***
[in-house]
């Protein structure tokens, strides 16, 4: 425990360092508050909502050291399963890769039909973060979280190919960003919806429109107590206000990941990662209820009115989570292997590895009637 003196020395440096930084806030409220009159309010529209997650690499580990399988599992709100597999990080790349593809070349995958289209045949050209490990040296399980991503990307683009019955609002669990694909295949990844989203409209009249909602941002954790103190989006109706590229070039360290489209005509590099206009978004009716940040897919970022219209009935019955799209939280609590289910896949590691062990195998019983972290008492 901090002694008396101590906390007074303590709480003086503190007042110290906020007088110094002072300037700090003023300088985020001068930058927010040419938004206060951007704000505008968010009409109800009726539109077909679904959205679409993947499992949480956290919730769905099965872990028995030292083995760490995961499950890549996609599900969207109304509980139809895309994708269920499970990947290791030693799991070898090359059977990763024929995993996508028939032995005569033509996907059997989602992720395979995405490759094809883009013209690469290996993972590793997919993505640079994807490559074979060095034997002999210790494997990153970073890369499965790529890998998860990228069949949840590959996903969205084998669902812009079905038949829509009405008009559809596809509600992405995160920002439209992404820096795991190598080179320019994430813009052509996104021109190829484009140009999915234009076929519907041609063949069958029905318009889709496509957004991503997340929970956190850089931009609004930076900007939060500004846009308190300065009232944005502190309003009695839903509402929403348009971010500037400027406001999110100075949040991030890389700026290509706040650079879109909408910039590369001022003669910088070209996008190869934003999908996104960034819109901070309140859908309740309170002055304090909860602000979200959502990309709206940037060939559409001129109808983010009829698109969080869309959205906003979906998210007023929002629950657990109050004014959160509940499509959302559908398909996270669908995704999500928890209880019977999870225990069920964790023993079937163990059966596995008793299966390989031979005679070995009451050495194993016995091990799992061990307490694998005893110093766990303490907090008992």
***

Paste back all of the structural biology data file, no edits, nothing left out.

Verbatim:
[in-house]
């Protein structure tokens, strides 16, 4: 425990360092508050909502050291399963890769039909973060979280190919960003919806429109107590206000990941990662209820009115989570292997590895009637 003196020395440096930084806030409220009159309010529209997650690499580990399988599992709100597999990080790349593809070349995958289209045949050209490990040296399980991503990307683009019955609002669990694909295949990844989203409209009249909602941002954790103190989006109706590229070039360290489209005509590099206009978004009716940040897919970022219209009935019955799209939280609590289910896949590691062990195998019983972290008492 901090002694008396101590906390007074303590709480003086503190007042110290906020007088110094002072300037700090003023300088985020001068930058927010040419938004206060951007704000505008968010009409109800009726539109077909679904959205679409993947499992949480956290919730769905099965872990028995030292083995760490995961499950890549996609599900969207109304509980139809895309994708269920499970990947290791030693799991070898090359059977990763024929995993996508028939032995005569033509996907059997989602992720395979995405490759094809883009013209690469290996993972590793997919993505640079994807490559074979060095034997002999210790494997990153970073890369499965790529890998998860990228069949949840590959996903969205084998669902812009079905038949829509009405008009559809596809509600992405995160920002439209992404820096795991190598080179320019994430813009052509996104021109190829484009140009999915234009076929519907041609063949069958029905318009889709496509957004991503997340929970956190850089931009609004930076900007939060500004846009308190300065009232944005502190309003009695839903509402929403348009971010500037400027406001999110100075949040991030890389700026290509706040650079879109909408910039590369001022003669910088070209996008190869934003999908996104960034819109901070309140859908309740309170002055304090909860602000979200959502990309709206940037060939559409001129109808983010009829698109969080869309959205906003979906998210007023929002629950657990109050004014959160509940499509959302559908398909996270669908995704999500928890209880019977999870225990069920964790023993079937163990059966596995008793299966390989031979005679070995009451050495194993016995091990799992061990307490694998005893110093766990303490907090008992």